Clinical tests had shown a very high efficacy of mRNA-based vaccines, like the Moderna and the similar BioNtech/Pfizer products. Large scale vaccination in the first countries started at the end of 2020, with the vaccine ingredient produced by Lonza playing a key role in controlling the pandemic.

To the same end, Lonza is also collaborating with other companies developing vaccines and therapies, including Altimmune for a potential intranasal vaccine as well as AstraZeneca and Humanigen, developing antibody therapies currently in clinical studies. Meanwhile, the Ibex® activities in Visp are being further expanded with biotech projects outside of the COVID-19 response.

Roche enables first commercial COVID-19 test

Testing is critical when it comes to correct diagnosis of patients and the provision of the most appropriate treatment. During a pandemic like COVID-19, the availability of diagnostic tests is also indispensable in identifying virus carriers and thereby limiting further spread of the disease.

The first PCR detection protocols, developed in January 2020 after the SARS-CoV-2 genetic sequence became available, helped to fight the first wave of infection but were often time- consuming and not always reliable. It was therefore a major step forward when Roche received the first authorization for a commercial PCR test for the virus back in March last year. The protocol runs on Roche cobas® analyzers that are widely used in diagnostic labs all over the world. It allows for the automatic, high-throughput analysis of large numbers of patient samples and gives a reliable result in a few hours.

It took just six weeks from the start of the project to the gaining of regulatory approval. This is lightning speed when compared with the 12-18 months typically required for regular diagnostic tests. Roche Molecular Diagnostics, a pioneer and technology leader in the PCR field, was able to move so quickly because of its huge technical experience and good collaboration with regulatory authorities.

Roche quickly ramped up production capacity to provide millions of tests per month, thereby providing a key component in the global fight against the virus. In May 2020, Roche also received authorization for its COVID-19 antibody test and followed up in September 2020 with a rapid antigen test for ongoing infections that gives results in just 15 minutes.

To support COVID-19 therapeutic solutions, Roche has partnered with Regeneron in August 2020 to produce and provide the antibody combination REGN-COV2 for world markets outside of the US. It tests existing compounds from its portfolio for new uses as COVID-19 therapeutics, and works closely with partners to develop and test novel therapies.

Engagement by Swiss life sciences

Other companies are actively engaged in pushing back the virus. Novartis is supporting numerous own and external trials to reprofile existing own pharmaceuticals for the treatment of COVID-19. In October 2020, it announced a collaboration with Molecular Partners to develop DARPin® treatments based on a novel class of protein therapeutics (see "An interview with Patrick Amstutz").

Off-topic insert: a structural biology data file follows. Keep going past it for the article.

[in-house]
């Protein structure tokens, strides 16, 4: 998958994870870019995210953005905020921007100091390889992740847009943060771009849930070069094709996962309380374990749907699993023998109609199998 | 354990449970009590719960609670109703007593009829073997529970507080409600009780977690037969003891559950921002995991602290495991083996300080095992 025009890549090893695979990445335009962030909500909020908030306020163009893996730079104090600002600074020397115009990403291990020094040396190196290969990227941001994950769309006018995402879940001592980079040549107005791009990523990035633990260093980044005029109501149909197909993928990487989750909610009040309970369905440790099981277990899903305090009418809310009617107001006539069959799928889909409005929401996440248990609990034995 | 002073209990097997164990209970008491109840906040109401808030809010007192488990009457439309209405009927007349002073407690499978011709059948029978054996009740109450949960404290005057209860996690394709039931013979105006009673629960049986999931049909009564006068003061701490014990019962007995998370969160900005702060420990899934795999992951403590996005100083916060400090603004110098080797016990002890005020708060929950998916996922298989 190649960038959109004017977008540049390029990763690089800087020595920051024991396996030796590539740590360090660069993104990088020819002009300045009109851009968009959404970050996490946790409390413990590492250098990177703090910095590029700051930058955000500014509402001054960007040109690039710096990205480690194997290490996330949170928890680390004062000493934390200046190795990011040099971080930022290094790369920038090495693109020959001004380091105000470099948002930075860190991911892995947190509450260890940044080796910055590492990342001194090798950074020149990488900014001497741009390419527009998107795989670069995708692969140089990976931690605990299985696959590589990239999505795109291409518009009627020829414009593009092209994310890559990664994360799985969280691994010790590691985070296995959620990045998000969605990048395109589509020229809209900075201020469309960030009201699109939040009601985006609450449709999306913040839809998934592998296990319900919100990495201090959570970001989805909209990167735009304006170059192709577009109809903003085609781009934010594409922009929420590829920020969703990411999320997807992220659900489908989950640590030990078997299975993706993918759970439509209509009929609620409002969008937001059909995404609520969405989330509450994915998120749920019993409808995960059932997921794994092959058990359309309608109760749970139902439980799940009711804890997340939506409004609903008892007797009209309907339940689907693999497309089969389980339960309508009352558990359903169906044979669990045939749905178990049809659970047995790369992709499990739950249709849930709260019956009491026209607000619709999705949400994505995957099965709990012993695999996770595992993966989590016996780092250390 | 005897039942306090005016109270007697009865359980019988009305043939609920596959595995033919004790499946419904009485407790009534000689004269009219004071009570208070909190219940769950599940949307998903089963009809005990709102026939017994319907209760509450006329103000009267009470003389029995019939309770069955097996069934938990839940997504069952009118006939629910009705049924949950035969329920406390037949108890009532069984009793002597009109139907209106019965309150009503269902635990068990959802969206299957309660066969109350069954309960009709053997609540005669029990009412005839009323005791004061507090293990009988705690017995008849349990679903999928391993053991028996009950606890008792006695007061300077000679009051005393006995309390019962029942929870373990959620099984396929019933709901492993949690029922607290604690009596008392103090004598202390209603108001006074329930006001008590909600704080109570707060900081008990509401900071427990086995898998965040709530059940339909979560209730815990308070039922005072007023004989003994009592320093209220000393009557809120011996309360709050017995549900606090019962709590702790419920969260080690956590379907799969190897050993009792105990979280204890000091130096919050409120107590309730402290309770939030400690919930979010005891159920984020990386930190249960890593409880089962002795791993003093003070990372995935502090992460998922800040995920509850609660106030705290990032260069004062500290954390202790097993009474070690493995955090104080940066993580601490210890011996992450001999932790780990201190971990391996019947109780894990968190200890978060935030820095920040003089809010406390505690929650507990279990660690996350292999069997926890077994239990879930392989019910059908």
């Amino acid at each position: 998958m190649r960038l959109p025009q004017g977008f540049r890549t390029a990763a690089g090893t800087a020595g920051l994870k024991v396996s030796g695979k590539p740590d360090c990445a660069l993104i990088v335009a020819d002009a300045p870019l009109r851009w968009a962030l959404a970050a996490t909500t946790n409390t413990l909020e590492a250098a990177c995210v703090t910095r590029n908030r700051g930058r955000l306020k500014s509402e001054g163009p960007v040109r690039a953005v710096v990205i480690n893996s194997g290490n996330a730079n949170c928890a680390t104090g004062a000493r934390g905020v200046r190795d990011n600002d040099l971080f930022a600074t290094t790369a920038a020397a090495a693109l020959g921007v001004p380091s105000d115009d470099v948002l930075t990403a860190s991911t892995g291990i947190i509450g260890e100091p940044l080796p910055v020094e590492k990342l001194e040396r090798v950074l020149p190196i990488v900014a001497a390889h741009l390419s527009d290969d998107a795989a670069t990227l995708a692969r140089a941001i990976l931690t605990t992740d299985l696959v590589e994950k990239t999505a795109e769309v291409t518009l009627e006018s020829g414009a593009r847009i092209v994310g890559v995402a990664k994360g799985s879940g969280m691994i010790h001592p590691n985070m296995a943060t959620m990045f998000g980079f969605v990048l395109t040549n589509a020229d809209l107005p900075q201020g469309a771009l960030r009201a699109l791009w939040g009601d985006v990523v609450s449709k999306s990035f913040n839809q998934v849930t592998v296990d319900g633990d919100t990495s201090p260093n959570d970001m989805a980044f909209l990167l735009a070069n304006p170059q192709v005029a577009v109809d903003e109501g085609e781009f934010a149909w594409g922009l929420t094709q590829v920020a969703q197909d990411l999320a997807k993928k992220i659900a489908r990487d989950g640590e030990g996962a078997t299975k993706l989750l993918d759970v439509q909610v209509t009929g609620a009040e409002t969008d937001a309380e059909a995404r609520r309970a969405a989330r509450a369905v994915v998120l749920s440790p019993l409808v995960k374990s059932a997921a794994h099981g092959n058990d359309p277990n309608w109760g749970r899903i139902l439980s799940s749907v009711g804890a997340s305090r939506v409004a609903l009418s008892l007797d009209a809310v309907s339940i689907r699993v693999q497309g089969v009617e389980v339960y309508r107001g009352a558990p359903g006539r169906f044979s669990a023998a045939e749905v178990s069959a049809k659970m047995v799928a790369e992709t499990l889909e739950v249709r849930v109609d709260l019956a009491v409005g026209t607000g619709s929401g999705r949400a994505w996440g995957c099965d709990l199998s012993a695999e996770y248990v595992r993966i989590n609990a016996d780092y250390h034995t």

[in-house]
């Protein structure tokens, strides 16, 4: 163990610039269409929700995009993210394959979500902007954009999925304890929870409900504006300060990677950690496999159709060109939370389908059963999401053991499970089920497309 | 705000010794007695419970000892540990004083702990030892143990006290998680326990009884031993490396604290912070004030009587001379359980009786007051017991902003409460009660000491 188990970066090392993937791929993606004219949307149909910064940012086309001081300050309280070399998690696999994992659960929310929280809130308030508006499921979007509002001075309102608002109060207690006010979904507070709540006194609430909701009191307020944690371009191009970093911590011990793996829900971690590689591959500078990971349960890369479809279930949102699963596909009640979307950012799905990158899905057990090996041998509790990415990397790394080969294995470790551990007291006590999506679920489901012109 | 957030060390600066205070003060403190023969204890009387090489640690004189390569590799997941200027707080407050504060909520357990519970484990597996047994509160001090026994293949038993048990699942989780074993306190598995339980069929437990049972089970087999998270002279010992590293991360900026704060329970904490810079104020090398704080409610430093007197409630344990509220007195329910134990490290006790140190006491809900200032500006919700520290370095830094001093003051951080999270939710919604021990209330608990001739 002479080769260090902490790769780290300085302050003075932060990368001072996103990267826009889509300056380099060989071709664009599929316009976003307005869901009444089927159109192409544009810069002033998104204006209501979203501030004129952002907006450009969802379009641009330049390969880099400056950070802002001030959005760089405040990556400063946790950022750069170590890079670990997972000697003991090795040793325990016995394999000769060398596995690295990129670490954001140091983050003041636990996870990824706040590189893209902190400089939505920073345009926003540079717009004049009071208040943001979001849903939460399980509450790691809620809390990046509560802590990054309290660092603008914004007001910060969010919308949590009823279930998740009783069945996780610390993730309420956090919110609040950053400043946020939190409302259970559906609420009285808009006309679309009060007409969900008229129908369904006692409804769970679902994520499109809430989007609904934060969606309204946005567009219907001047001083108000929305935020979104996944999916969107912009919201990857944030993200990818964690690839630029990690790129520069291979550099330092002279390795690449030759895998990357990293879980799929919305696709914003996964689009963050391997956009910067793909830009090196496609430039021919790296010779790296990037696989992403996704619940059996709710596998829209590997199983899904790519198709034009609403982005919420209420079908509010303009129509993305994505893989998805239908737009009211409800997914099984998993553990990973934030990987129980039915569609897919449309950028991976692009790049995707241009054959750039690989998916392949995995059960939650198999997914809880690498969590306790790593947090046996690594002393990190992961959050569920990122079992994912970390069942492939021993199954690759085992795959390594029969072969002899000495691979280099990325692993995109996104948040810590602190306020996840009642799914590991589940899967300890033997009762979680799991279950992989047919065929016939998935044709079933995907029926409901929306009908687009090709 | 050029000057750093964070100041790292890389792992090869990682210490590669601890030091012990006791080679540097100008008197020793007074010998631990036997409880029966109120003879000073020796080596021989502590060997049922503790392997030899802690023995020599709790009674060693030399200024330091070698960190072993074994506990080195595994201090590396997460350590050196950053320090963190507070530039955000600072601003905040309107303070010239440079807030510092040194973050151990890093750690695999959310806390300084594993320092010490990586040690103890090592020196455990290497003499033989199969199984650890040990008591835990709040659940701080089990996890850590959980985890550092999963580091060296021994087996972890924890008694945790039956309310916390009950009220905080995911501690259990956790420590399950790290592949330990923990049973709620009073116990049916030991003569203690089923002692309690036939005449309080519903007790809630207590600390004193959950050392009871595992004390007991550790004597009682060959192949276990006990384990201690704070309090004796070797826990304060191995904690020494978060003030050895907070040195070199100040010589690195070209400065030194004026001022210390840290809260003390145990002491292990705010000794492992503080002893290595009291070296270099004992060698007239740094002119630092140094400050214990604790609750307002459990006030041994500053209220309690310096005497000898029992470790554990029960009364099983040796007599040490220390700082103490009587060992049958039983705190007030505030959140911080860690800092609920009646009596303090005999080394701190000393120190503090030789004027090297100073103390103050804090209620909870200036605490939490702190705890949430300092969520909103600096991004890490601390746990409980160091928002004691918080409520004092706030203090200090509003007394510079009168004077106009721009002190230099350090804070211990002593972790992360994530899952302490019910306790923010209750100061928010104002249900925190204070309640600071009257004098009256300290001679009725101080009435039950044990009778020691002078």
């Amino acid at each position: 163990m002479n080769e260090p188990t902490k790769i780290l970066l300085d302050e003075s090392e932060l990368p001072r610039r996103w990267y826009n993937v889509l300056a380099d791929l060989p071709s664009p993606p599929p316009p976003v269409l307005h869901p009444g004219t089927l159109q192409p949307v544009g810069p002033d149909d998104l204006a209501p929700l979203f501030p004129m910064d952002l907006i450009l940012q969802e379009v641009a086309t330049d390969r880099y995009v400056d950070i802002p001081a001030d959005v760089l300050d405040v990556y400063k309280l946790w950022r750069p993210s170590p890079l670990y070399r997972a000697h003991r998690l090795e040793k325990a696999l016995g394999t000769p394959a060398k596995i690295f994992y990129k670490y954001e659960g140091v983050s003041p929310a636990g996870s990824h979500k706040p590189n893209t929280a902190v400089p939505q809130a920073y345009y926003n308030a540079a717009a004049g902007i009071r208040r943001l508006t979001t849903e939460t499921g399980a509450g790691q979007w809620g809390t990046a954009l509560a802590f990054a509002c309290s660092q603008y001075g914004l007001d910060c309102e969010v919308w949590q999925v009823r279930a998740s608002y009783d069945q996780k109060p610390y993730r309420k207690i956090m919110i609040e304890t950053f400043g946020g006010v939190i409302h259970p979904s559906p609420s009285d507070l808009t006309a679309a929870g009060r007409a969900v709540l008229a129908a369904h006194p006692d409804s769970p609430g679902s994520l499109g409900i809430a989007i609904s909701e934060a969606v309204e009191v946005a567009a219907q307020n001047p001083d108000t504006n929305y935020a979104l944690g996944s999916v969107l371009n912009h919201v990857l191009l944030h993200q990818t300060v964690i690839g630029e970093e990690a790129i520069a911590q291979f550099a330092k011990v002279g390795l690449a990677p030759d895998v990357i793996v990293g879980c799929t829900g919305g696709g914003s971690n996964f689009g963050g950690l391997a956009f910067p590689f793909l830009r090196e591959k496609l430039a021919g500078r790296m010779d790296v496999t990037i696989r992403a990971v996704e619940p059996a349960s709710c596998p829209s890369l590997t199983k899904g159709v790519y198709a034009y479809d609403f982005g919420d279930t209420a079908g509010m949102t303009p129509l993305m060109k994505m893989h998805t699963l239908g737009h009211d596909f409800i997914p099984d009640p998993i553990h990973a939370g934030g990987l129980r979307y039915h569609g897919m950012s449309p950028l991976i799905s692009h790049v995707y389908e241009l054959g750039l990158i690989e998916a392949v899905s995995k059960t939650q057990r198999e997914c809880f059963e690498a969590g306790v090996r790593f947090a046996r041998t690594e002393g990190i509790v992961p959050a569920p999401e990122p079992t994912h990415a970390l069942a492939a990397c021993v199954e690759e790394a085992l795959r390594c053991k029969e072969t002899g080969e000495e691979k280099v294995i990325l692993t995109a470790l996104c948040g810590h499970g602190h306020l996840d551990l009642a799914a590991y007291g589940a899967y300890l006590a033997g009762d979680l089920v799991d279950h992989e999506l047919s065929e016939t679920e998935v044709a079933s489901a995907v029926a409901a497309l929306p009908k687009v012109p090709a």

In November 2020 an exclusive worldwide license and collaboration agreement with Mesoblast to develop, commercialize and manufacture remestemcel-L for the treatment of acute respiratory distress syndrome (ARDS), including that associated with COVID-19, was announced. Furthermore, immunologists from the Novartis Institutes for BioMedical Research (NIBR) made important contributions to understanding the pathology of COVID-19.

Sandoz decided to ramp up its European manufacturing capacities for antibiotics and committed for a long-term presence, thus contributing to the safety of supply and fighting possible drug shortages in a field so important in the treatment of co-infections. Janssen Vaccines in Bern, part of the Johnson & Johnson group, is playing an important role in the development of a vaccine candidate that entered Phase III studies in September 2020. Bachem expanded its collaboration with Axon to provide material for a promising peptide vaccine. And companies active in the nutrition field, like DSM, intensified their work on the connection between healthy nutrition and an active immune system.

These are just some of the contributions from Swiss life science companies to help control and eventually subdue the pandemic. Preparedness and a fast and flexible response were essential for an agile reaction to this critical situation. The response to COVID-19 has further highlighted the importance of efficient national and international collaboration, streamlined and pragmatic authorization processes, maintaining supply chains and the exchange of information to master the challenge.